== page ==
In 2014, a newly formed group at the American College of Surgeons (ACS) began to find its place. Driven by a consensus that our rich surgical heritage was not only reflective of our past but could also serve as a guide to our future, the members of this group felt it was imperative that the College begin to collect, collate, reflect upon, and highlight how surgeons and surgery have evolved, believing that awareness of this history adds richness to our daily lives.
One of the ACS Surgical History Group’s (ACSSHG) initial goals was to make surgical history an integral part of the Clinical Congress. We were pleased that the 2014 Clinical Congress Program Committee accepted our proposal for a Panel Session titled Factors Shaping Surgery during the 20th Century—the Inaugural Session of the ACSSHG, and we are equally grateful that the Program Committee has agreed to present a second panel discussion on this subject at the upcoming Clinical Congress in Chicago, IL.
Overview of 2014 program
Recognizing the enormity of the forces at play over the last century, we thought this inaugural venture should focus on four principal topics: The Training of a Surgeon, presented by ACS Past-President John Cameron, MD, FACS; Professional Organizations and Their Impact on American Surgery, presented by ACS Distinguished Service Award recipient David Nahrwold, MD, FACS; What Surgeons Learn from Wars, presented by Basil Pruitt, MD, FACS; and A Fruitful Partnership: Surgeons and Technology, presented by Mark Talamini, MD, FACS. These distinguished experts impressed the large audience assembled on the afternoon of October 28, 2014, in San Francisco, CA. A video of the session is available at the Archives & History/Films section of the ACS website.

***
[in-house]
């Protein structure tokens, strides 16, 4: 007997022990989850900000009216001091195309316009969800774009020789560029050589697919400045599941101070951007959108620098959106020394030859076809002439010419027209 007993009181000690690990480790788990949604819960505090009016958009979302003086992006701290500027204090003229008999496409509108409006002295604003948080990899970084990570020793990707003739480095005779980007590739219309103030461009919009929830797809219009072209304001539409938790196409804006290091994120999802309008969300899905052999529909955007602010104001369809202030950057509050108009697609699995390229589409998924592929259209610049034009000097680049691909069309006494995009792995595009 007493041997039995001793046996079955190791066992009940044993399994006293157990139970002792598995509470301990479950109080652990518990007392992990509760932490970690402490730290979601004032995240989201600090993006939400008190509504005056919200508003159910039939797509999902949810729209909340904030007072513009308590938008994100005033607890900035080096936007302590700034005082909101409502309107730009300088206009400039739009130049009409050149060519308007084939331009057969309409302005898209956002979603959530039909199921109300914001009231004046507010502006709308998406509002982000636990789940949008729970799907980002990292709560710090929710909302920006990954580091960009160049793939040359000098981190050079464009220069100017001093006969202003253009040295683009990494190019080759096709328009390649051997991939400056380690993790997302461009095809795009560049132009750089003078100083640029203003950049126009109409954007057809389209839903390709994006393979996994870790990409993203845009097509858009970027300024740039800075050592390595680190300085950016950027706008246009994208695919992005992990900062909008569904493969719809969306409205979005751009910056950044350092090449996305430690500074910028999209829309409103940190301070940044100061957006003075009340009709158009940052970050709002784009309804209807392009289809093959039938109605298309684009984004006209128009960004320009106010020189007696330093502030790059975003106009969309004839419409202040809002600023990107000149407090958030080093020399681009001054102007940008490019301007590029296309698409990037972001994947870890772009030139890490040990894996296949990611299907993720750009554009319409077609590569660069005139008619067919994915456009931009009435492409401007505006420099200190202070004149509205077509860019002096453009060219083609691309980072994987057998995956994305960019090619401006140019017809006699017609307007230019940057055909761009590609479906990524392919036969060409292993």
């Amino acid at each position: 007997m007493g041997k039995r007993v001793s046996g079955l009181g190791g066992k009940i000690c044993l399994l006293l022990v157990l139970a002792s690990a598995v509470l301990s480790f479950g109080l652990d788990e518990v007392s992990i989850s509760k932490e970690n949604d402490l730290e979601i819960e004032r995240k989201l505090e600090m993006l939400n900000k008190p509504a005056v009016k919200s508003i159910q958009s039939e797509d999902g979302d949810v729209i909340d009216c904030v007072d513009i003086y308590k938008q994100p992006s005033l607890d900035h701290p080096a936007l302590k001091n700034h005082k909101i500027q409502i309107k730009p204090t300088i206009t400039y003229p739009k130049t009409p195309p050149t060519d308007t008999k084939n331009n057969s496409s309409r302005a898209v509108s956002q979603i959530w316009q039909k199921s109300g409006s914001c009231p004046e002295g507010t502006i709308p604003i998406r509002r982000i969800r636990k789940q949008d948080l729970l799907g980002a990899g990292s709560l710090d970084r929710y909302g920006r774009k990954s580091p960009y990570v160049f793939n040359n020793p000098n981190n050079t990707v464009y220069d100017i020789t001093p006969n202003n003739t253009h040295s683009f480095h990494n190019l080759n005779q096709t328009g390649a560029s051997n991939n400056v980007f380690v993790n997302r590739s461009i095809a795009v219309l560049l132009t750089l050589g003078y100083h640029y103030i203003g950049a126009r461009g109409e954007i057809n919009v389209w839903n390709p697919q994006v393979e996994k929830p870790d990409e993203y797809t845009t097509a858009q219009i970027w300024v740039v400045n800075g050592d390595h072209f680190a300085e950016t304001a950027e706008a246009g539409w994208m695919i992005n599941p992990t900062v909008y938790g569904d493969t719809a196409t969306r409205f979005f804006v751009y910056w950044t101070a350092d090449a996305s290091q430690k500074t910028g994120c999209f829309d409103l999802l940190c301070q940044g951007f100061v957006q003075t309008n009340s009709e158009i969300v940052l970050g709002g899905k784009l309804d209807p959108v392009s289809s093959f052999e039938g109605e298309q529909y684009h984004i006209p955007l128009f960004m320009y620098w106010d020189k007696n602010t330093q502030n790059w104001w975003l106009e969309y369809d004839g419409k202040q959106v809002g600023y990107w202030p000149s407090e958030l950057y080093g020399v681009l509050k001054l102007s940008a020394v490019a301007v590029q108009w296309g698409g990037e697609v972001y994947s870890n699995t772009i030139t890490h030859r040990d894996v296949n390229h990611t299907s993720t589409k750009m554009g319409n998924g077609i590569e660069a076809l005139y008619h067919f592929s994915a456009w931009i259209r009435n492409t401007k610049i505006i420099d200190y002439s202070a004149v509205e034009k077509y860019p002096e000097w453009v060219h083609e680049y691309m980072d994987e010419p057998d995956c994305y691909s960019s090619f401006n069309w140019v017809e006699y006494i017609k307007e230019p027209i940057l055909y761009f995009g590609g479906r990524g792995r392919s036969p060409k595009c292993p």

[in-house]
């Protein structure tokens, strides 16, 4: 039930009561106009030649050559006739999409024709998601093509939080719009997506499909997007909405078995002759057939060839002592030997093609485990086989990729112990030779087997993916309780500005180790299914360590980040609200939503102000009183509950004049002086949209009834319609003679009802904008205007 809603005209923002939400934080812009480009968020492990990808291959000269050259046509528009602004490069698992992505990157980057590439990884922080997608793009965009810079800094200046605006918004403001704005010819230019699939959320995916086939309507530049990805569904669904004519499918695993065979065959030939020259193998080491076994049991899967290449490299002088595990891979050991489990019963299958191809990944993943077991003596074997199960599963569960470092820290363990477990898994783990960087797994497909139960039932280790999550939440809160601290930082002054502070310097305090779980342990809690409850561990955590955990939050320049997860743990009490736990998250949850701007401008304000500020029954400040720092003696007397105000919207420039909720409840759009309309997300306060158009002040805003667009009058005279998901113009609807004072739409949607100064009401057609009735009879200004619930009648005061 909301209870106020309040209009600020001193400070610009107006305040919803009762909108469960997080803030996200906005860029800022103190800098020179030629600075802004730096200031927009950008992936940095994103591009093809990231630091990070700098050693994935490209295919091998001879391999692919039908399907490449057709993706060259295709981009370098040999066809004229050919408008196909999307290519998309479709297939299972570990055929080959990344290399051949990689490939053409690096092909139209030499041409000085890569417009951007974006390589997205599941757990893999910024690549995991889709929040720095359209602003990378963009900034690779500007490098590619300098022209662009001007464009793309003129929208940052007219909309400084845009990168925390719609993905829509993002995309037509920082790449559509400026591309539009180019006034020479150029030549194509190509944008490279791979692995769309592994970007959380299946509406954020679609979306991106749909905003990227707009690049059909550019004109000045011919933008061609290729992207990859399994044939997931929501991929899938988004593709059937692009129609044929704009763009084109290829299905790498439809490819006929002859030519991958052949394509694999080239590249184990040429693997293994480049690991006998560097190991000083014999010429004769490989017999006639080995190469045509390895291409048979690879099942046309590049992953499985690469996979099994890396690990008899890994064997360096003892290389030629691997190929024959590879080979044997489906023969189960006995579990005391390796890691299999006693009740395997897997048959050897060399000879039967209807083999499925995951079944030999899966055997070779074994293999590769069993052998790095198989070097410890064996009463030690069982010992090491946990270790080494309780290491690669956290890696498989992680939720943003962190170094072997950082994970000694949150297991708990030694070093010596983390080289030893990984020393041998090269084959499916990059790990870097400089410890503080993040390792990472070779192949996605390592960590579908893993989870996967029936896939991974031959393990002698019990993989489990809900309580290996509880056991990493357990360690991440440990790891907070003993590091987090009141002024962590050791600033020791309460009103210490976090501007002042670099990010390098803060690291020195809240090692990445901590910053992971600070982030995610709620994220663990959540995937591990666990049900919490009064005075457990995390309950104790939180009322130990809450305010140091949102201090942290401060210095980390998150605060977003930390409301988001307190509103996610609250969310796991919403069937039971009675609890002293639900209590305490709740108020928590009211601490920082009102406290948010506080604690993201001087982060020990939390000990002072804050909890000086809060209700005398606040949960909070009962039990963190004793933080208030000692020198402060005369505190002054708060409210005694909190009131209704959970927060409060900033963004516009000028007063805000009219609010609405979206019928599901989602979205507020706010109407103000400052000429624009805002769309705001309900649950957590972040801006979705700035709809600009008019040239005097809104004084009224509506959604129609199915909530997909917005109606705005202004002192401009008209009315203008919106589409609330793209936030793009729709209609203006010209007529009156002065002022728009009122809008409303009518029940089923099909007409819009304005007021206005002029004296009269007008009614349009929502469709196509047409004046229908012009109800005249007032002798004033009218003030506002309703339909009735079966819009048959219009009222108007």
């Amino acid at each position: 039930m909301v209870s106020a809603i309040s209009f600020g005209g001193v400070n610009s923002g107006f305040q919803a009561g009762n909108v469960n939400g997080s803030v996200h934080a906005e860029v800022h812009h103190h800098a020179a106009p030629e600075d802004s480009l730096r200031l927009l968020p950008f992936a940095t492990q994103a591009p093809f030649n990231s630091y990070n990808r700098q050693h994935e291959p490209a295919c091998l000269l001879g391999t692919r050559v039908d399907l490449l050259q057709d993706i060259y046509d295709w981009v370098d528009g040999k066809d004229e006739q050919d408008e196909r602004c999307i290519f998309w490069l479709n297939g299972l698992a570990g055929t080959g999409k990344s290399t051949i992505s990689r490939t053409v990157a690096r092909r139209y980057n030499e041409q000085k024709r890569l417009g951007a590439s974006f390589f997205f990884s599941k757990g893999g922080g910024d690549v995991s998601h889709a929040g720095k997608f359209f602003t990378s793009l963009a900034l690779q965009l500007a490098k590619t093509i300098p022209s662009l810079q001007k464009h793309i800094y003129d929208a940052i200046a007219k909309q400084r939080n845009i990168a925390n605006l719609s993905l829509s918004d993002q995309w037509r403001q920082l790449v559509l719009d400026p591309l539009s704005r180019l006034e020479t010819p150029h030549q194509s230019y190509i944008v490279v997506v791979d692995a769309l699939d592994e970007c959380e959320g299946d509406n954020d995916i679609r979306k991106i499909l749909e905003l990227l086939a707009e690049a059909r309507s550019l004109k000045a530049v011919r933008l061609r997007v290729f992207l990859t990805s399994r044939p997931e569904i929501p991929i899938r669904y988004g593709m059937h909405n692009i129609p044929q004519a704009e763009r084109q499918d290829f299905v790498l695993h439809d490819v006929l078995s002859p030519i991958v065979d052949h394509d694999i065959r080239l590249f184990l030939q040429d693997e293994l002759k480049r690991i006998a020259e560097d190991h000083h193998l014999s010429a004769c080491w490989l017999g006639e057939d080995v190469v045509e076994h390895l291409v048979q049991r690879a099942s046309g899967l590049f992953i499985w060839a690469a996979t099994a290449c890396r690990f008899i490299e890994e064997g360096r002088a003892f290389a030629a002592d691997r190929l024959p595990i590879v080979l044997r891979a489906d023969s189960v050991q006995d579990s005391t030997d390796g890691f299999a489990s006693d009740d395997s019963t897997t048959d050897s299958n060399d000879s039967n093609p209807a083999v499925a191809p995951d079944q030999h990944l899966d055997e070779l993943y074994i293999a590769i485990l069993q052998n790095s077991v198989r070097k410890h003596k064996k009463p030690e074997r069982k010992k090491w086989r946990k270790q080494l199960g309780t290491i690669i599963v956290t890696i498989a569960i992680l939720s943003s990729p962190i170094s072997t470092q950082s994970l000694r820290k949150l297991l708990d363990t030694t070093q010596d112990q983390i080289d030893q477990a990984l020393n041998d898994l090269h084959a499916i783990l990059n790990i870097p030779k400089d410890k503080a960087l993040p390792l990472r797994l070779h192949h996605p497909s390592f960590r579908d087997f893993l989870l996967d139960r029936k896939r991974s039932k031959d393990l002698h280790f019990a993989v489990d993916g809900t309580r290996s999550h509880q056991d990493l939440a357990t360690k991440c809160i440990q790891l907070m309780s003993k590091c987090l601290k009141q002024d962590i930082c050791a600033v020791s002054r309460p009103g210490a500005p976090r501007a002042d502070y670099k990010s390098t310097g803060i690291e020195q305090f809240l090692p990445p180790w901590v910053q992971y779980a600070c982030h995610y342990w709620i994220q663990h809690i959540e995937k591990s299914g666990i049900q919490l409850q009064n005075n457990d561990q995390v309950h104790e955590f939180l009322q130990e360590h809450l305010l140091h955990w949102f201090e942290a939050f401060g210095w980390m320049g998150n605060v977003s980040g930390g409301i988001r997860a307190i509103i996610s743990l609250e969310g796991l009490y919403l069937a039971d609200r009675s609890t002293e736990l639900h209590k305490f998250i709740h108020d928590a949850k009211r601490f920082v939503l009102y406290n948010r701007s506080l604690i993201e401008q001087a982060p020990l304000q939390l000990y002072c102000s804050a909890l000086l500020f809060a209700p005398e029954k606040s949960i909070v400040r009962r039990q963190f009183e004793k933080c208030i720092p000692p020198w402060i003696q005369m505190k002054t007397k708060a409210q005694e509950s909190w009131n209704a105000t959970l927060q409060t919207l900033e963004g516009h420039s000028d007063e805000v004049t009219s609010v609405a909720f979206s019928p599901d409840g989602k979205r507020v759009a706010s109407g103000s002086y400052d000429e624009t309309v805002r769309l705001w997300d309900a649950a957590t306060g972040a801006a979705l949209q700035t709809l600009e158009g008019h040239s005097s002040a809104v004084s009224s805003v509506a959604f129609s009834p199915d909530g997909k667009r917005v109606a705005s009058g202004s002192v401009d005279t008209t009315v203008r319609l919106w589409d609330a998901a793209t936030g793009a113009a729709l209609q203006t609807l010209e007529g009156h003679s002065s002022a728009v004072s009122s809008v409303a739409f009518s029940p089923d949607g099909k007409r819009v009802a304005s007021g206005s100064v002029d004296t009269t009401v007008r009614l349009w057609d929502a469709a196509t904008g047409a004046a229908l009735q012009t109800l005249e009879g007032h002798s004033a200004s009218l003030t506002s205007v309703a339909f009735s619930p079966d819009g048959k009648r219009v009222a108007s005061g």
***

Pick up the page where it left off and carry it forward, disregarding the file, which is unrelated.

The evolution of training
Dr. Cameron opened the session by explaining that surgical education and training have evolved to create generations of highly skilled surgeons who are able to care for evermore complex patient cases. He provided an overview of Civil War surgery, focusing on John Shaw Billings, MD (essentially untrained as a surgeon), and the enormity of his exploits as an innovator in surgery. He then used the famous Thomas Eakins paintings of the Gross Clinic and of the Agnew Clinic to exemplify and to contrast progress in the training of surgeons.